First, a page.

Every day, designers are faced with decision-making challenges on different levels of their careers. In many of these situations, uncertainty dominates the choices, especially when it comes to evaluating new ideas or innovating new products. Decision trees are considered an efficient method to make decisions or solve problems under uncertainty in order to evaluate each choice based on the outcome and compare choices based on these expected outcomes.
The decision trees are visual models that allow us to visually present all the different choices associated with a problem and describe each choice based on a probability value assigned to each choice outcome of a specific decision, which includes a group of related choices. The values of each choice are determined based on the probability value assigned to each expected outcome. In the decision trees, the prospective decisions are drawn in a hierarchy form that represents the relation between choices and outcomes. These outcomes are represented by two shapes: a square represents the decisions, while a circle represents the uncertain outcomes.
Related problem-solving articles:
- Problem-Solving Using Cause and Effect Diagram
- The Six Systems Thinking Steps to Solve Complex Problems
- Explore the 8D Problem Solving Approach
- Using the TRIZ Method for Creative Problem Solving
Drawing the Decision Trees
The decision tree starts with a small square that has branches, and each branch represents the available decision that needs to be considered during the decision-making process. Then, each of the branches can include more sub-branches based on the different choices that are available based on each decision branch. At the end of the branches, we tend to draw uncertainty lines that represent the expected outcomes from each branch.
In the below example, we assume that we need to make a decision of creating an advertising campaign for a television advertisement. So, we have two main choices: either to create a brand new campaign or to modify an existing campaign. In the new campaign branches, two other decisions may arise: use a new marketing idea or build the campaign based on the existing campaign idea. With the second choice, to use an existing campaign, we again have two decisions; here we can either use the campaign as it is or modify the existing campaign to increase its exposure.
Once the decisions are drawn and highlighted with the square shape as shown in the figure above, the uncertain outcomes are presented with a circle next to it. In this example, the outcomes indicate the market impact of the advertising campaign: low, moderated, or high.
Adding Rates and Values to the Decision Tree Outcome
After completing the process of visualizing all the decisions and uncertain outcome on the decision tree, we need to add a rating for each outcome based on its expected strength. The rating can be either a percentage or a fraction of 1.0 for each outcome group. The total sum of all the values assigned to each decision outcome should not exceed a total of 100 percent or 1.0. For example, the below values can be assigned to the use a new marketing idea as follows: high (5%), moderated (3%), and low (2%). The percentage represent the probability of the outcome.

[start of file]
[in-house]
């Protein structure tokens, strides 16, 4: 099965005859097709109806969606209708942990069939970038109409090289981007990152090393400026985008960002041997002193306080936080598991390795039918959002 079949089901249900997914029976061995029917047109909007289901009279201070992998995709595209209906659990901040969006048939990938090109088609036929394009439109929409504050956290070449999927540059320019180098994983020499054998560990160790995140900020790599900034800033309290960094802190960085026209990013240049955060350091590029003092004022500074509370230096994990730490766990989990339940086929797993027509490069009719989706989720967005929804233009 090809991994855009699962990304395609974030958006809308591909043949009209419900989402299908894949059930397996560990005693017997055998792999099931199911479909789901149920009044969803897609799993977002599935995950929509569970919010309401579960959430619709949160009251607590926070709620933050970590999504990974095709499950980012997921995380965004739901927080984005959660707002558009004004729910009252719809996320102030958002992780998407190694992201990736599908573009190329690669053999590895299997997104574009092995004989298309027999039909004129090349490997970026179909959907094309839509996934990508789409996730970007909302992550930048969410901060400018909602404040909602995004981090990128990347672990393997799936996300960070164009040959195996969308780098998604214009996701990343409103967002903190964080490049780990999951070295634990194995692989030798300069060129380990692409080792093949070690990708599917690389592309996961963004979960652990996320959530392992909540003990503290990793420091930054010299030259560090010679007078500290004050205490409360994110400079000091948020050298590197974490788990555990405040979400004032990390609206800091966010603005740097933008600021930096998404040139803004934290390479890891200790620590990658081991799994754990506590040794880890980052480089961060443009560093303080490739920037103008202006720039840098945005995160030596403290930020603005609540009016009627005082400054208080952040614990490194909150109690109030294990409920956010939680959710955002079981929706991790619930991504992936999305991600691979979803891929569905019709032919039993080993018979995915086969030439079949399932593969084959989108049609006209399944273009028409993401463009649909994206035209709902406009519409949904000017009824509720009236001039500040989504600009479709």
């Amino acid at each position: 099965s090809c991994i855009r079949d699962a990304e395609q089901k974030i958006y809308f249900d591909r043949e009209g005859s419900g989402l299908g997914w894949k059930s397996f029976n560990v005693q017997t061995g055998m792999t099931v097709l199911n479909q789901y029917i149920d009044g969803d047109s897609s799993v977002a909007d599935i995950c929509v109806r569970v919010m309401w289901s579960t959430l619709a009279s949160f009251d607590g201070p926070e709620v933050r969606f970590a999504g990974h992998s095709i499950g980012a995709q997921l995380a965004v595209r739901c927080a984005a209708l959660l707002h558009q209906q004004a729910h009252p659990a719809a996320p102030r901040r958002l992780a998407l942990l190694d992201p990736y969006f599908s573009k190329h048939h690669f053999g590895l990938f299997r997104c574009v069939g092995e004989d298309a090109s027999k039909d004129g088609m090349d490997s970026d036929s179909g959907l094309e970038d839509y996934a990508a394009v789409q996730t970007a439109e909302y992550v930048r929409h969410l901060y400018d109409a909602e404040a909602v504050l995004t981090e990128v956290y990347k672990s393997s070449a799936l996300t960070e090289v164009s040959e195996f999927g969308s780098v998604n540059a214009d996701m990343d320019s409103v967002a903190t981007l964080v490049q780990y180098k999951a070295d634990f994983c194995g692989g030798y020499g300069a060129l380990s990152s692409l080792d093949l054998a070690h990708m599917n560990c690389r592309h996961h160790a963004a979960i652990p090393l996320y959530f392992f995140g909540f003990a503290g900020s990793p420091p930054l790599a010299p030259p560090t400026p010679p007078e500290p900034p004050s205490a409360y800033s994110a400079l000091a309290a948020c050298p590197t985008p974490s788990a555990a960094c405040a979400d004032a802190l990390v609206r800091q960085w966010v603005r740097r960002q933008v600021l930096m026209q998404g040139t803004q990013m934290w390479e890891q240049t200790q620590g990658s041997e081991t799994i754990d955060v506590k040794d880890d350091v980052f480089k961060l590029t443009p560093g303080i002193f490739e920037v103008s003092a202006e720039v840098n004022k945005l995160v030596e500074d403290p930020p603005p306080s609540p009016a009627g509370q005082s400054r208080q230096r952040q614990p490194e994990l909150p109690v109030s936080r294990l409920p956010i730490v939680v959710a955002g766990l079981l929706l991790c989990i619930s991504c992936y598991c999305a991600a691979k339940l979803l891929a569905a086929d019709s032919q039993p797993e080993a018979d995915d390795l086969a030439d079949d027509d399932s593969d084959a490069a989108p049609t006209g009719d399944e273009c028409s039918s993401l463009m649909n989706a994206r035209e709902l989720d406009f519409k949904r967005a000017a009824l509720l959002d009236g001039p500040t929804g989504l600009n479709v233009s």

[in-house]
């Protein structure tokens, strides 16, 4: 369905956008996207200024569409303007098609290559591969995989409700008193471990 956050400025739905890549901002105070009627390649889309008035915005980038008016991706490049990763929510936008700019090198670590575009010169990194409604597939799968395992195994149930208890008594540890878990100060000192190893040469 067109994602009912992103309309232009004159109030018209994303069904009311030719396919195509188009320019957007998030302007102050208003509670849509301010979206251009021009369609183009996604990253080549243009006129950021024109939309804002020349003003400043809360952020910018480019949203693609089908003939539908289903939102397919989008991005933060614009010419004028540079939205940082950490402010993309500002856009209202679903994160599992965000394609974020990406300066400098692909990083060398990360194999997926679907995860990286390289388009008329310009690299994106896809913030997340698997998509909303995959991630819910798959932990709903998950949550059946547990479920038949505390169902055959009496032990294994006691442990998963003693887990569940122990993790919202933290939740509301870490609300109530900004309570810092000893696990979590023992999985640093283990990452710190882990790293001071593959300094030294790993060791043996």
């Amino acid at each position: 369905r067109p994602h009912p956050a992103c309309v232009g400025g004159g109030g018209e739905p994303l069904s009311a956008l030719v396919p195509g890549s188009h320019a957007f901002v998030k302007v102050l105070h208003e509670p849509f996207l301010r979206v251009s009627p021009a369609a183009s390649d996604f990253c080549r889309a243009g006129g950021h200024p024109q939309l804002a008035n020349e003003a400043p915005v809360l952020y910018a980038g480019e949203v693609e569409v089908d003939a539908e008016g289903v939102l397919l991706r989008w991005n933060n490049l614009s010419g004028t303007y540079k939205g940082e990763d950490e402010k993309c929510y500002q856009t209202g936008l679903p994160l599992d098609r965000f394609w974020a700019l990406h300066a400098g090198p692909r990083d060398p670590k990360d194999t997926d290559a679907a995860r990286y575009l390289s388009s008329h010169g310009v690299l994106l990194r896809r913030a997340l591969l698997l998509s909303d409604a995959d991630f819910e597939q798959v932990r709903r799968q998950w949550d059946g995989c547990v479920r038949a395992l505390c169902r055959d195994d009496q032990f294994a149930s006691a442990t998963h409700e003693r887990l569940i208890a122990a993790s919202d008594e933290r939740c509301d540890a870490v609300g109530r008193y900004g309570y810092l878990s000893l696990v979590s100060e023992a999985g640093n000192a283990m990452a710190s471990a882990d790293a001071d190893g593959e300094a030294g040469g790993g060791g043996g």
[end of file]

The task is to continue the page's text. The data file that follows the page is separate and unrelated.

Then, we can write the expected gross revenues next to each of the expected outcomes. For example, if the market impact for creating a new advertising campaign is high, then the expected revenues for the company will reach $500,000. If the outcome is moderated, then the expected revenues will be $300,000.
After adding the probability value of each outcome and its expected revenues, the total outcome value is calculated by multiplying the probability value times the profit value. For example, the value for the new marketing idea option, would be as follows:
5% X 500,000 = $25,000
3% X 300,000 = $9,000
2% X 150,000 = $3,000
Calculating the Decision Value in the Decision Tree
After indicating the expected value next to each outcome, the overall all value for each decision is calculated based on the sum of all the outcome possibilities minus the cost of each decision. For example, the total value of the three outcome possibilities in the first choice (a new marketing campaign) is:
25,000 (low) + 9,000 (moderated) + 3,000 (high) = $37,000
Then, we need to deduct the cost required to adopt this decision. In order to identify the next value of this specific decision, we would undertake the following:
37,000 (value) – 20,000 (cost)= $17,000 (net value)
So, the net value of the first decision (a new marketing campaign) will be $17,000. The same equation is applied to all the decisions in order identify a net value for each decision. Then, the final result will show the decision with the highest value which will be the proper decision to take.
When stuck for ideas, designers can depend on decision trees to give them a clue about the best decision to make based on calculating the probability of each decision and its values. While there are more complicated forms of the decision trees, the above example provides a simple and straightforward method to apply the decision trees as individuals or during meetings to identify the proper decisions. Furthermore, adding a visualization process to these decision-making processes allows for better understanding of the range of prospective options available.